The ability of microemulsions to overcome the complex capillary structure of wood is revealed in relation to its composition and formulation. The oil phase (limonene in this study) of O/W microemulsions is found to be critical for effective flooding. The type of amphiphile molecule used, including sodium lignosulfonate and alkyl polyglucosides as well as reference sodium dodecylsulfate and silicone-based surfactants, together with the viscosity of the resulting microemulsions were the main factors determining the dynamics and extent of fluid penetration. The associated observations were ascribed to the balance of the affinities of the surfactants for the substrate and its conductive elements. Owing to the inherent morphological and chemical features, large differences were observed as far as impregnation susceptibility of different wood types is concerned. By using appropriate surfactant mixtures it was possible for the microemulsions to penetrate the most recalcitrant woody biomass studied, with efficiencies up to 83% higher than that of water, at atmospheric pressure and room temperature. Application of microemulsions is a new alternative for green and efficient pre-treatment of woody biomass in biorefineries, to deliver (bio) chemical functions to the constrained spaces of the cell wall and to increase its accessibility.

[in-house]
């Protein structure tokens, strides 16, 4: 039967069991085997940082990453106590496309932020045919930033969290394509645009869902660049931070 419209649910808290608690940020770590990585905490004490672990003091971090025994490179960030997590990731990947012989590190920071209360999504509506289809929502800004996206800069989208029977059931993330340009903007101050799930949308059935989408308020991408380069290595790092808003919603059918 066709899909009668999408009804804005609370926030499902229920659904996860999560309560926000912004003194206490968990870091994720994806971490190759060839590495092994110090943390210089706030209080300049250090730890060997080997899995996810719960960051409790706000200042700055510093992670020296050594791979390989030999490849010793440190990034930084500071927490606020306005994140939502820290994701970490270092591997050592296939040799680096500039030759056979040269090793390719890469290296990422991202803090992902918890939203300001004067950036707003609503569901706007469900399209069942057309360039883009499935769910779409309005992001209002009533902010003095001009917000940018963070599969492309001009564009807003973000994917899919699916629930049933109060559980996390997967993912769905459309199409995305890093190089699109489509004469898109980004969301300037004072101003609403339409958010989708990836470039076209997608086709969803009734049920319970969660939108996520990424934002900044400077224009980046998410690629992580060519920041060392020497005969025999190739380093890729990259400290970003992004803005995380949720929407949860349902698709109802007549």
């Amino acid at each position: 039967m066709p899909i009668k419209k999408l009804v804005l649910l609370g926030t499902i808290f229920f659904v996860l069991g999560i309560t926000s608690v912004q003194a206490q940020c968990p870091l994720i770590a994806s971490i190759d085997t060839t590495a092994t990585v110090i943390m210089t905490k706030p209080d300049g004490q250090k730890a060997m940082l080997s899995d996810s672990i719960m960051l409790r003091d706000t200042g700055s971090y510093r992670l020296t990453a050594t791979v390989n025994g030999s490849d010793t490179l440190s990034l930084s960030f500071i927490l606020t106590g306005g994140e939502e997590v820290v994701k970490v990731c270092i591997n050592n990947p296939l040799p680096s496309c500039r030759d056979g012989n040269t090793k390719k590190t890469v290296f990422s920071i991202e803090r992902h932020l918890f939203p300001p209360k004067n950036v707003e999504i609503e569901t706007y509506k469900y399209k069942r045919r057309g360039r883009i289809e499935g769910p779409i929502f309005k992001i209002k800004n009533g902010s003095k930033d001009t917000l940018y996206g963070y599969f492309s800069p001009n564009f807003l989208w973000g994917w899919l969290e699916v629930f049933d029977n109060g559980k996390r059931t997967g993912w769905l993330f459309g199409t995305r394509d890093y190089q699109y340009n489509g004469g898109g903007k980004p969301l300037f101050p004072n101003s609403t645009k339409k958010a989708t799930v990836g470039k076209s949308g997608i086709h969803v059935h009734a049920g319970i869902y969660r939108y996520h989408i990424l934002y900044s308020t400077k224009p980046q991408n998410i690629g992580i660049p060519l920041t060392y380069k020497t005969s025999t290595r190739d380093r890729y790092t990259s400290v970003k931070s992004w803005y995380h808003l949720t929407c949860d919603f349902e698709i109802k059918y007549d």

- OIL-WATER SYSTEMS
- AFFINITY INVERSION